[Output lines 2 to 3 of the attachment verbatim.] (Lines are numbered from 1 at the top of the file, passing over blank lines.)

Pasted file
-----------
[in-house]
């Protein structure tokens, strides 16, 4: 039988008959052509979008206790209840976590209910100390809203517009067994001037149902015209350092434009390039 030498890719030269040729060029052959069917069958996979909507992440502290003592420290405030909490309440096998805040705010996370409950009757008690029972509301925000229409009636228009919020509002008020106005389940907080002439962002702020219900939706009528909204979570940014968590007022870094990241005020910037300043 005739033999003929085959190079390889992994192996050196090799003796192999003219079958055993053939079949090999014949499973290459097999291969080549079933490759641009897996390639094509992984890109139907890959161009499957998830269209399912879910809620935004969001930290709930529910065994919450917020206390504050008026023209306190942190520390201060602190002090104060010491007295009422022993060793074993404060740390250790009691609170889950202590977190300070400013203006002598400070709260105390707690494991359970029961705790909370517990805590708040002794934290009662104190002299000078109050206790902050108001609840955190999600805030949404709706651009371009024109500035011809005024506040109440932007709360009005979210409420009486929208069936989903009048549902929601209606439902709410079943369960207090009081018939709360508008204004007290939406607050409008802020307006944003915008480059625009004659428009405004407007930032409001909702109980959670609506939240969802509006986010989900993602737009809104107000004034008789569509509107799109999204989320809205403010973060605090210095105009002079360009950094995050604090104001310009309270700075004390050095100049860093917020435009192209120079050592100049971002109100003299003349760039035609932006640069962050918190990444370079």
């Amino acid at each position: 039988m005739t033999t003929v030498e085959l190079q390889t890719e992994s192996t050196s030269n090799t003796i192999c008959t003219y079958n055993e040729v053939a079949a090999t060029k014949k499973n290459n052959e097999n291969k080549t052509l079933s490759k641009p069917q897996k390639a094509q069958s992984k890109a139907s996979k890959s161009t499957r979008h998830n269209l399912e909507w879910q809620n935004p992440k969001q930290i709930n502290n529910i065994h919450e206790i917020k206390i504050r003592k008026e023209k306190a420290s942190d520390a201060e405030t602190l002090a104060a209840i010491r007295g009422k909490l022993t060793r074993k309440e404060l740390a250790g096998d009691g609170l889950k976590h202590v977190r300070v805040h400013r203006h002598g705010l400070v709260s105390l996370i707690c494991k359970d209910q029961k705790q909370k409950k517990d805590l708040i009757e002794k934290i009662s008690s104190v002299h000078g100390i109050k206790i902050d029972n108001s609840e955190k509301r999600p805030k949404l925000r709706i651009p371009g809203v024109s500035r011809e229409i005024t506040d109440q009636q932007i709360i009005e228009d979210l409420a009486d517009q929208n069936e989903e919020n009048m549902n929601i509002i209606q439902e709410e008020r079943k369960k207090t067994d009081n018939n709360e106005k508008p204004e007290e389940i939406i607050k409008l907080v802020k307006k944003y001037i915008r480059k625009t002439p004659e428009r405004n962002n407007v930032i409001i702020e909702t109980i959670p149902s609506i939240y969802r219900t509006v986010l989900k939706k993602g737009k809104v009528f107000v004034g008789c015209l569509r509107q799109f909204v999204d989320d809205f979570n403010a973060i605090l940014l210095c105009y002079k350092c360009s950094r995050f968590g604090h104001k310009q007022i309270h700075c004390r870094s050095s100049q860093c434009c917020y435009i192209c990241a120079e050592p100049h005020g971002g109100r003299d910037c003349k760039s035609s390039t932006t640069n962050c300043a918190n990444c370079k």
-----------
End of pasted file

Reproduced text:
């Protein structure tokens, strides 16, 4: 039988008959052509979008206790209840976590209910100390809203517009067994001037149902015209350092434009390039 030498890719030269040729060029052959069917069958996979909507992440502290003592420290405030909490309440096998805040705010996370409950009757008690029972509301925000229409009636228009919020509002008020106005389940907080002439962002702020219900939706009528909204979570940014968590007022870094990241005020910037300043 005739033999003929085959190079390889992994192996050196090799003796192999003219079958055993053939079949090999014949499973290459097999291969080549079933490759641009897996390639094509992984890109139907890959161009499957998830269209399912879910809620935004969001930290709930529910065994919450917020206390504050008026023209306190942190520390201060602190002090104060010491007295009422022993060793074993404060740390250790009691609170889950202590977190300070400013203006002598400070709260105390707690494991359970029961705790909370517990805590708040002794934290009662104190002299000078109050206790902050108001609840955190999600805030949404709706651009371009024109500035011809005024506040109440932007709360009005979210409420009486929208069936989903009048549902929601209606439902709410079943369960207090009081018939709360508008204004007290939406607050409008802020307006944003915008480059625009004659428009405004407007930032409001909702109980959670609506939240969802509006986010989900993602737009809104107000004034008789569509509107799109999204989320809205403010973060605090210095105009002079360009950094995050604090104001310009309270700075004390050095100049860093917020435009192209120079050592100049971002109100003299003349760039035609932006640069962050918190990444370079």
């Amino acid at each position: 039988m005739t033999t003929v030498e085959l190079q390889t890719e992994s192996t050196s030269n090799t003796i192999c008959t003219y079958n055993e040729v053939a079949a090999t060029k014949k499973n290459n052959e097999n291969k080549t052509l079933s490759k641009p069917q897996k390639a094509q069958s992984k890109a139907s996979k890959s161009t499957r979008h998830n269209l399912e909507w879910q809620n935004p992440k969001q930290i709930n502290n529910i065994h919450e206790i917020k206390i504050r003592k008026e023209k306190a420290s942190d520390a201060e405030t602190l002090a104060a209840i010491r007295g009422k909490l022993t060793r074993k309440e404060l740390a250790g096998d009691g609170l889950k976590h202590v977190r300070v805040h400013r203006h002598g705010l400070v709260s105390l996370i707690c494991k359970d209910q029961k705790q909370k409950k517990d805590l708040i009757e002794k934290i009662s008690s104190v002299h000078g100390i109050k206790i902050d029972n108001s609840e955190k509301r999600p805030k949404l925000r709706i651009p371009g809203v024109s500035r011809e229409i005024t506040d109440q009636q932007i709360i009005e228009d979210l409420a009486d517009q929208n069936e989903e919020n009048m549902n929601i509002i209606q439902e709410e008020r079943k369960k207090t067994d009081n018939n709360e106005k508008p204004e007290e389940i939406i607050k409008l907080v802020k307006k944003y001037i915008r480059k625009t002439p004659e428009r405004n962002n407007v930032i409001i702020e909702t109980i959670p149902s609506i939240y969802r219900t509006v986010l989900k939706k993602g737009k809104v009528f107000v004034g008789c015209l569509r509107q799109f909204v999204d989320d809205f979570n403010a973060i605090l940014l210095c105009y002079k350092c360009s950094r995050f968590g604090h104001k310009q007022i309270h700075c004390r870094s050095s100049q860093c434009c917020y435009i192209c990241a120079e050592p100049h005020g971002g109100r003299d910037c003349k760039s035609s390039t932006t640069n962050c300043a918190n990444c370079k």